How to use flywire: 

  • Visit https://www.flywire.com/select-institution/
  • Select "SRH Hochschule Berlin"
  • Select "SRH Hochschule der populären Künste (hdpk)". It‘s the last option on this page and can also be identified by the orange logo which you can see in the upper left corner of the SysMus2019 web page.
  • Enter your home country and payment amount in the field "other fees" (it's the last option on the page).
  • Review the payment options and select your preferred method 5. Enter your personal details and payment information. IMPORTANT: You will be asked for your Students Application Number. Please enter 4968504/49648506/201902. Otherwise, the amount of money cannot be identified and assigned.
  • Receive your payment instructions
  • Send payment via preferred method
  • Track and confirm

This year we are fortunate to receive support from the European Society for the Cognitive Sciences of Music (ESCOM), The Society for Education, Music and Psychology Research (SEMPRE) and the German Society for Music Psychology (DGM), who are generously offering awards and travel grants respectively. Details of these, including how to apply and deadlines, are outlined below.


ESCOM is generously offering two awards of 200 EUR each:

ESCOM award for best student contribution

The goal of this award is to support promising young researchers in music cognition, and more generally in systematic musicology. It is based purely on academic quality and is independent of how the speaker travels to the conference (see below).

All abstract submissions are automatically considered for this award. The hosting committee will select a group of finalists, who will be notified along with acceptance to the conference. These finalists will be asked to send us a CV and a scanned copy of the participant’s student card. These finalists’ presentations will be evaluated by the hosting committee, who will choose a winner to be announced during the closing ceremonies.

ESCOM award for best student low-carbon presentation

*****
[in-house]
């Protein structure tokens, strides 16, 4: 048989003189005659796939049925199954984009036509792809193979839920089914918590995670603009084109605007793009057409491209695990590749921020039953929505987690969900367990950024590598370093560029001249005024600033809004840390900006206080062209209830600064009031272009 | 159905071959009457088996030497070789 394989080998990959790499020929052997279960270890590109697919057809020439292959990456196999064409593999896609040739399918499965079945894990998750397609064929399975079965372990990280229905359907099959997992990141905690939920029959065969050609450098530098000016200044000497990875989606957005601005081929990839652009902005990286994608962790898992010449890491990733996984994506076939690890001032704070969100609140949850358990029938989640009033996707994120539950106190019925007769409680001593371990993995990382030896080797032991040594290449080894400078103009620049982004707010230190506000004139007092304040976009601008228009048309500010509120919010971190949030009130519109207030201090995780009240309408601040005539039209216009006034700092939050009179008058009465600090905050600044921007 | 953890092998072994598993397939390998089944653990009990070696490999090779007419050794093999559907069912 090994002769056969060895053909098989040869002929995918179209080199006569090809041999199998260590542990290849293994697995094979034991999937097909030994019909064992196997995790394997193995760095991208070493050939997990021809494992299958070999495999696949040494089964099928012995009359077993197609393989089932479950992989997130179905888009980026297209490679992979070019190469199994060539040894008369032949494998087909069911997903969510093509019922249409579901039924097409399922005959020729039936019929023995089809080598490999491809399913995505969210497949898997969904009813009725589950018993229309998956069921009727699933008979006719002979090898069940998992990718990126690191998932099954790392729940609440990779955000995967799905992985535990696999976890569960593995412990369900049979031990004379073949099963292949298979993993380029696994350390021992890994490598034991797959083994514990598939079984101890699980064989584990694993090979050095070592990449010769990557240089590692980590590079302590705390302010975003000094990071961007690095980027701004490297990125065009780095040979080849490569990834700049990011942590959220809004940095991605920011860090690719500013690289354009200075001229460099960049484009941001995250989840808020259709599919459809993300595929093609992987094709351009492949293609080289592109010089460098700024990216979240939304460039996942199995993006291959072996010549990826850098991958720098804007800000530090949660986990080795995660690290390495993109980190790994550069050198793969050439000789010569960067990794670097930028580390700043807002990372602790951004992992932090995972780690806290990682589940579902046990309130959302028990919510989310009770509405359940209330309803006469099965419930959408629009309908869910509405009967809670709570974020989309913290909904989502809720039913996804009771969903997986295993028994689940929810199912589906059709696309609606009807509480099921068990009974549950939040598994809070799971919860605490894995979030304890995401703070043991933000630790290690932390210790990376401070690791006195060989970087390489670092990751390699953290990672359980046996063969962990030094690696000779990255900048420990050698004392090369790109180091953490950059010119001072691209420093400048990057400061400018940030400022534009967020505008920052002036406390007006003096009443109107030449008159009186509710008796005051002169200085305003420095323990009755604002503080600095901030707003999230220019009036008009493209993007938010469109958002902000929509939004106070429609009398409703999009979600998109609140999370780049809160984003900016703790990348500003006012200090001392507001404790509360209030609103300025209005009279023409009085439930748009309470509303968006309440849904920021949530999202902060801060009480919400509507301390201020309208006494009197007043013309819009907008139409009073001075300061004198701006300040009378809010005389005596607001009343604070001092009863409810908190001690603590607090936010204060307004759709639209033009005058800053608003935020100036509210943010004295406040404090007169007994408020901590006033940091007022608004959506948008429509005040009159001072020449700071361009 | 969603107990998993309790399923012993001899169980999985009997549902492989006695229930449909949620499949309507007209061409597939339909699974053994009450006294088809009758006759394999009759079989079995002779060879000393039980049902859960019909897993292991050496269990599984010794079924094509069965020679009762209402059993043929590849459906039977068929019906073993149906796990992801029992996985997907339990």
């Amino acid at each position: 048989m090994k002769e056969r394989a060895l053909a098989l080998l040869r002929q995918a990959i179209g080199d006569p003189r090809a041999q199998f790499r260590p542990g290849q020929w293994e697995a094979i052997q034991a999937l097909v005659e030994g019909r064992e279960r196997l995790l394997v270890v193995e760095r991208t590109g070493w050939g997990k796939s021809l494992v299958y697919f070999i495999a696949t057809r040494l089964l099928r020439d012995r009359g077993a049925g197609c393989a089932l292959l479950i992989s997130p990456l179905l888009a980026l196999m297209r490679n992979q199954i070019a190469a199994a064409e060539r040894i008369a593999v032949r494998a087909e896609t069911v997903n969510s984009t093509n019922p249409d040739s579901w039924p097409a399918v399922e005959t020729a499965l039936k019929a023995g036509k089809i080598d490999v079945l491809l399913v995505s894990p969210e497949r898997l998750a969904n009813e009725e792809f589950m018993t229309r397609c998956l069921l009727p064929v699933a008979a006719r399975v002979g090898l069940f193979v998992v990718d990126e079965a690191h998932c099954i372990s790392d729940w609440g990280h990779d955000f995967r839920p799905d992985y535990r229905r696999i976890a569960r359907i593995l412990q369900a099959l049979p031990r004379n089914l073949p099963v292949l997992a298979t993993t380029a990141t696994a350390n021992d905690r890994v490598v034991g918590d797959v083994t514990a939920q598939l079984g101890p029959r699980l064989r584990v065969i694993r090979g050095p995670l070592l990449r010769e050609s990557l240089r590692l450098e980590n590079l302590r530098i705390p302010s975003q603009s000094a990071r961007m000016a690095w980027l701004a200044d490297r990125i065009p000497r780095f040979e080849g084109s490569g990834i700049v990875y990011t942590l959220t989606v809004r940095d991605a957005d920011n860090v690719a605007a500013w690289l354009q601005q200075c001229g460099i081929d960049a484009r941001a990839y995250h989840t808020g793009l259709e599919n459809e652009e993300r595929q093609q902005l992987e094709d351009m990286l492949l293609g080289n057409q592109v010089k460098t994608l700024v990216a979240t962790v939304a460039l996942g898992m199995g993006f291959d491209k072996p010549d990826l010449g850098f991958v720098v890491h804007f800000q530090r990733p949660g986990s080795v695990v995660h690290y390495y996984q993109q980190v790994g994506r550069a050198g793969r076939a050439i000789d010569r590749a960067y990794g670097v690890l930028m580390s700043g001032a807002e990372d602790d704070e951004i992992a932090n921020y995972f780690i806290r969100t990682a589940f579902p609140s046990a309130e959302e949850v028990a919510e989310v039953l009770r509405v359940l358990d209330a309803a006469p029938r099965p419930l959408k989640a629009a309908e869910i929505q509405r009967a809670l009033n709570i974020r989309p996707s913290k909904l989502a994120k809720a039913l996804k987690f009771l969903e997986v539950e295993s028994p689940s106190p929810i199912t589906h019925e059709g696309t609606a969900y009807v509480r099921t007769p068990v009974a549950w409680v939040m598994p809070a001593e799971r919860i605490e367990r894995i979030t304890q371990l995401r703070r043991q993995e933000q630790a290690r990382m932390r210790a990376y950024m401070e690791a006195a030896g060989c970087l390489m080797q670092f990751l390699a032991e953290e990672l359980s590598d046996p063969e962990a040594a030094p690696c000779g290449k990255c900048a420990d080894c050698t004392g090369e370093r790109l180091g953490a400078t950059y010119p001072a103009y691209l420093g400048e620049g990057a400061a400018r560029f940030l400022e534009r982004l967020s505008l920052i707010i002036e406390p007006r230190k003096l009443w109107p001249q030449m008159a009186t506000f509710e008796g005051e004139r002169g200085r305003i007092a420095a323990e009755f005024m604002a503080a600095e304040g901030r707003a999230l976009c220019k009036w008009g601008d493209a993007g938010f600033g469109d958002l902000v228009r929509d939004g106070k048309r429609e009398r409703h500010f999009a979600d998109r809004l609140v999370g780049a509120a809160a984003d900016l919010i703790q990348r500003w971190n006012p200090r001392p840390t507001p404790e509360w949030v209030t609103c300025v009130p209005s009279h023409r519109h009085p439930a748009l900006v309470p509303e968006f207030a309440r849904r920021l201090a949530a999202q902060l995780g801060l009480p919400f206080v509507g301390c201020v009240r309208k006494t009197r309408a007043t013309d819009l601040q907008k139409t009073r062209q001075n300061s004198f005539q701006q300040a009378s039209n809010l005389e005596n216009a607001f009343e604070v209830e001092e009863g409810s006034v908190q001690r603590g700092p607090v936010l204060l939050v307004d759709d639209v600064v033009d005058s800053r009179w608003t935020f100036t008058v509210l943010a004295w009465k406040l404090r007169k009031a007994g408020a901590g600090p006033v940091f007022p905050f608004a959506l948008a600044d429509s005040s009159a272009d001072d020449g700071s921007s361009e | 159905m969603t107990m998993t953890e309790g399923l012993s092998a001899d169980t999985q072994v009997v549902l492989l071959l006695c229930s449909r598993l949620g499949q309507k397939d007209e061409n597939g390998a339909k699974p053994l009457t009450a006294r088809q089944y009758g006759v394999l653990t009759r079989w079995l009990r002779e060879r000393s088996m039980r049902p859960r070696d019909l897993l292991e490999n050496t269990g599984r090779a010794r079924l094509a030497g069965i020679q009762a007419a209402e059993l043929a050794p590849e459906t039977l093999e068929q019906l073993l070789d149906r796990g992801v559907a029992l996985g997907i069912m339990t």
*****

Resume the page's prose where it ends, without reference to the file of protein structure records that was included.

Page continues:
This award is for a student presenter who makes the most effort to reduce their carbon footprint to travel to the conference. If you would like to be considered for this award, email the committee at sysmus2019@gmail.com with subject “ESCOM low-carbon award” by June 30th, 2019 that contains your CV and a copy of your student card and of course an outline of your plan of travel. This can be taking a train, a coach, hitch hiking, sailing or cycling. These are just a few ideas, but feel free to get creative in how you implement them. Perhaps plant some trees, get other lab members, friends and colleagues involved, or challenge yourself to travel zero-carbon and zero-waste?

The hosting committee will select the three low-carbon solutions they feel both reduce emissions the most and are creative. These finalists will be notified by July 15th, 2019. During our closing ceremonies, the finalists will be invited to give a short presentation on their journey to the conference and we will have an audience vote to determine the winner! The recipient of the award is expected to show evidence of their mode of travel as a condition of receiving the award. For all awards, ESCOM requests written confirmation that the work was presented; once received, funds will be transferred directly to the recipient’s bank account. 


SEMPRE is once again generously offering travel grants to participants of the SysMus19 conference series. There are typically more applicants than there are funds available, and these grants are competitive.

If you would like to be considered for this award, email the SysMus19 committee at sysmus2019@gmail.com with subject “SEMPRE Travel Grant” by June 30th, 2019.


DGM is offering five travel grants each 150 EUR. Prerequisite is a talk or a poster at the conference. Being a member of the German Society for Music Psychology is not a prerequisite, but members are preferred, when awarding a travel grant. If you would like to be considered for this award, email the treasurer of the DGM, Franziska Degé (franziska.dege@ae.mpg.de) a short application text that also indicates your current status (full-time student, part-time student and unwaged delegate) by June 30th, 2019.

You can reach us at Email: sysmus2019@gmail.com

Or follow us on Facebook: @sysmus2019 and Instagram: #sysmus2019. 

SysMus 2019 is supported by: